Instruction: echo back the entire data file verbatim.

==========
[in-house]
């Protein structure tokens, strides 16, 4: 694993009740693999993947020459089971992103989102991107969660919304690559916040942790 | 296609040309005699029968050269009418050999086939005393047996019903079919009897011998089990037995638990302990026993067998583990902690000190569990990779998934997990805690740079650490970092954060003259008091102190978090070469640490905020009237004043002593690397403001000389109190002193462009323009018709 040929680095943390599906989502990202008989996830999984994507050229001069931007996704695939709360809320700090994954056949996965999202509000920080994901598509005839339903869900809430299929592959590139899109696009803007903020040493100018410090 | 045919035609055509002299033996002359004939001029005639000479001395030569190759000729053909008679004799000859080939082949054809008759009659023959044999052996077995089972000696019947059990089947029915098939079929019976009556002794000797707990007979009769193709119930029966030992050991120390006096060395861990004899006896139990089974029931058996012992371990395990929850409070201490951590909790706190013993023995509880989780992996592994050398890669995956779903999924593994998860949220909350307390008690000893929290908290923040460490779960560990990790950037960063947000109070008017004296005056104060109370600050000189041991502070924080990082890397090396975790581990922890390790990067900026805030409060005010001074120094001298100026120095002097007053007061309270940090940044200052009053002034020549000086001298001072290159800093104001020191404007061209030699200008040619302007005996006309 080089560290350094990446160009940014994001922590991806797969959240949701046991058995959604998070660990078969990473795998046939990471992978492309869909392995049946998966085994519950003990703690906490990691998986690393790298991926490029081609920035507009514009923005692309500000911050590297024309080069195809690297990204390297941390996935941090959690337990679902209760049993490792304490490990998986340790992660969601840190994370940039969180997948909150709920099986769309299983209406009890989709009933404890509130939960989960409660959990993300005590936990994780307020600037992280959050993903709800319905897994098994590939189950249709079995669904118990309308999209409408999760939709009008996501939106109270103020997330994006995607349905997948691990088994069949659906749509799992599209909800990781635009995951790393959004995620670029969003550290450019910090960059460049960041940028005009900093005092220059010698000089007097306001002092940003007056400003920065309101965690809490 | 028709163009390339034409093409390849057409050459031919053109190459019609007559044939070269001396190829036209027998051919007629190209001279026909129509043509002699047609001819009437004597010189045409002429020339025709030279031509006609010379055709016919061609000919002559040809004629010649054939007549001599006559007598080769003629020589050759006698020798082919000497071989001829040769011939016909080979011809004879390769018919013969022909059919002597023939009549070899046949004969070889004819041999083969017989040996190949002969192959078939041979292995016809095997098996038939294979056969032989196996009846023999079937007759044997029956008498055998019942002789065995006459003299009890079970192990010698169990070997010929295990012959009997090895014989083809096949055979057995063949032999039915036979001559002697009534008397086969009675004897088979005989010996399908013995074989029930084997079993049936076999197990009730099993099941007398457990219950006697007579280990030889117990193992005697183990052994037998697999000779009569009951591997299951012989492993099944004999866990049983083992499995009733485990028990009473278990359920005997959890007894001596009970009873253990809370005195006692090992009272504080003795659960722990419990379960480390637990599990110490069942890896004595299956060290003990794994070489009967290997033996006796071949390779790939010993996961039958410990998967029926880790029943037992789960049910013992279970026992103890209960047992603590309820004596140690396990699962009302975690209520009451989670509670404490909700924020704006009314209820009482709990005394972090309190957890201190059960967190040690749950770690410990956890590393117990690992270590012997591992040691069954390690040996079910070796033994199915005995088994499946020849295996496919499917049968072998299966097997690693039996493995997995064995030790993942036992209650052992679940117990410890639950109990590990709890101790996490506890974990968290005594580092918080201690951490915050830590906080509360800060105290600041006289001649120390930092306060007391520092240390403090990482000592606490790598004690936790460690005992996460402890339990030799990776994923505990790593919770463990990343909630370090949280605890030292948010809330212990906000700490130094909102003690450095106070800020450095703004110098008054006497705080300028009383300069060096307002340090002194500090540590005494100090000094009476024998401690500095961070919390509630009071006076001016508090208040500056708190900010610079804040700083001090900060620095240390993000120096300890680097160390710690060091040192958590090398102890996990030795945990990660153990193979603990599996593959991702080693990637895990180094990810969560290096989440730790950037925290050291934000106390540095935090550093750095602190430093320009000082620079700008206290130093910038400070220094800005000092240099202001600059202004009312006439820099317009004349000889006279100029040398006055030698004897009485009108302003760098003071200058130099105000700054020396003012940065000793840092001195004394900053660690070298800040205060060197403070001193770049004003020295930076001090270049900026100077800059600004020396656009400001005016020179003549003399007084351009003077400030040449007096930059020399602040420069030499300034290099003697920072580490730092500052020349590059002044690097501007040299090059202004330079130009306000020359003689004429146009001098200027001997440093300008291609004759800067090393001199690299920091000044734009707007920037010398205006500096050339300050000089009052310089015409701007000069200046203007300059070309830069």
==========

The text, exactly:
[in-house]
């Protein structure tokens, strides 16, 4: 694993009740693999993947020459089971992103989102991107969660919304690559916040942790 | 296609040309005699029968050269009418050999086939005393047996019903079919009897011998089990037995638990302990026993067998583990902690000190569990990779998934997990805690740079650490970092954060003259008091102190978090070469640490905020009237004043002593690397403001000389109190002193462009323009018709 040929680095943390599906989502990202008989996830999984994507050229001069931007996704695939709360809320700090994954056949996965999202509000920080994901598509005839339903869900809430299929592959590139899109696009803007903020040493100018410090 | 045919035609055509002299033996002359004939001029005639000479001395030569190759000729053909008679004799000859080939082949054809008759009659023959044999052996077995089972000696019947059990089947029915098939079929019976009556002794000797707990007979009769193709119930029966030992050991120390006096060395861990004899006896139990089974029931058996012992371990395990929850409070201490951590909790706190013993023995509880989780992996592994050398890669995956779903999924593994998860949220909350307390008690000893929290908290923040460490779960560990990790950037960063947000109070008017004296005056104060109370600050000189041991502070924080990082890397090396975790581990922890390790990067900026805030409060005010001074120094001298100026120095002097007053007061309270940090940044200052009053002034020549000086001298001072290159800093104001020191404007061209030699200008040619302007005996006309 080089560290350094990446160009940014994001922590991806797969959240949701046991058995959604998070660990078969990473795998046939990471992978492309869909392995049946998966085994519950003990703690906490990691998986690393790298991926490029081609920035507009514009923005692309500000911050590297024309080069195809690297990204390297941390996935941090959690337990679902209760049993490792304490490990998986340790992660969601840190994370940039969180997948909150709920099986769309299983209406009890989709009933404890509130939960989960409660959990993300005590936990994780307020600037992280959050993903709800319905897994098994590939189950249709079995669904118990309308999209409408999760939709009008996501939106109270103020997330994006995607349905997948691990088994069949659906749509799992599209909800990781635009995951790393959004995620670029969003550290450019910090960059460049960041940028005009900093005092220059010698000089007097306001002092940003007056400003920065309101965690809490 | 028709163009390339034409093409390849057409050459031919053109190459019609007559044939070269001396190829036209027998051919007629190209001279026909129509043509002699047609001819009437004597010189045409002429020339025709030279031509006609010379055709016919061609000919002559040809004629010649054939007549001599006559007598080769003629020589050759006698020798082919000497071989001829040769011939016909080979011809004879390769018919013969022909059919002597023939009549070899046949004969070889004819041999083969017989040996190949002969192959078939041979292995016809095997098996038939294979056969032989196996009846023999079937007759044997029956008498055998019942002789065995006459003299009890079970192990010698169990070997010929295990012959009997090895014989083809096949055979057995063949032999039915036979001559002697009534008397086969009675004897088979005989010996399908013995074989029930084997079993049936076999197990009730099993099941007398457990219950006697007579280990030889117990193992005697183990052994037998697999000779009569009951591997299951012989492993099944004999866990049983083992499995009733485990028990009473278990359920005997959890007894001596009970009873253990809370005195006692090992009272504080003795659960722990419990379960480390637990599990110490069942890896004595299956060290003990794994070489009967290997033996006796071949390779790939010993996961039958410990998967029926880790029943037992789960049910013992279970026992103890209960047992603590309820004596140690396990699962009302975690209520009451989670509670404490909700924020704006009314209820009482709990005394972090309190957890201190059960967190040690749950770690410990956890590393117990690992270590012997591992040691069954390690040996079910070796033994199915005995088994499946020849295996496919499917049968072998299966097997690693039996493995997995064995030790993942036992209650052992679940117990410890639950109990590990709890101790996490506890974990968290005594580092918080201690951490915050830590906080509360800060105290600041006289001649120390930092306060007391520092240390403090990482000592606490790598004690936790460690005992996460402890339990030799990776994923505990790593919770463990990343909630370090949280605890030292948010809330212990906000700490130094909102003690450095106070800020450095703004110098008054006497705080300028009383300069060096307002340090002194500090540590005494100090000094009476024998401690500095961070919390509630009071006076001016508090208040500056708190900010610079804040700083001090900060620095240390993000120096300890680097160390710690060091040192958590090398102890996990030795945990990660153990193979603990599996593959991702080693990637895990180094990810969560290096989440730790950037925290050291934000106390540095935090550093750095602190430093320009000082620079700008206290130093910038400070220094800005000092240099202001600059202004009312006439820099317009004349000889006279100029040398006055030698004897009485009108302003760098003071200058130099105000700054020396003012940065000793840092001195004394900053660690070298800040205060060197403070001193770049004003020295930076001090270049900026100077800059600004020396656009400001005016020179003549003399007084351009003077400030040449007096930059020399602040420069030499300034290099003697920072580490730092500052020349590059002044690097501007040299090059202004330079130009306000020359003689004429146009001098200027001997440093300008291609004759800067090393001199690299920091000044734009707007920037010398205006500096050339300050000089009052310089015409701007000069200046203007300059070309830069």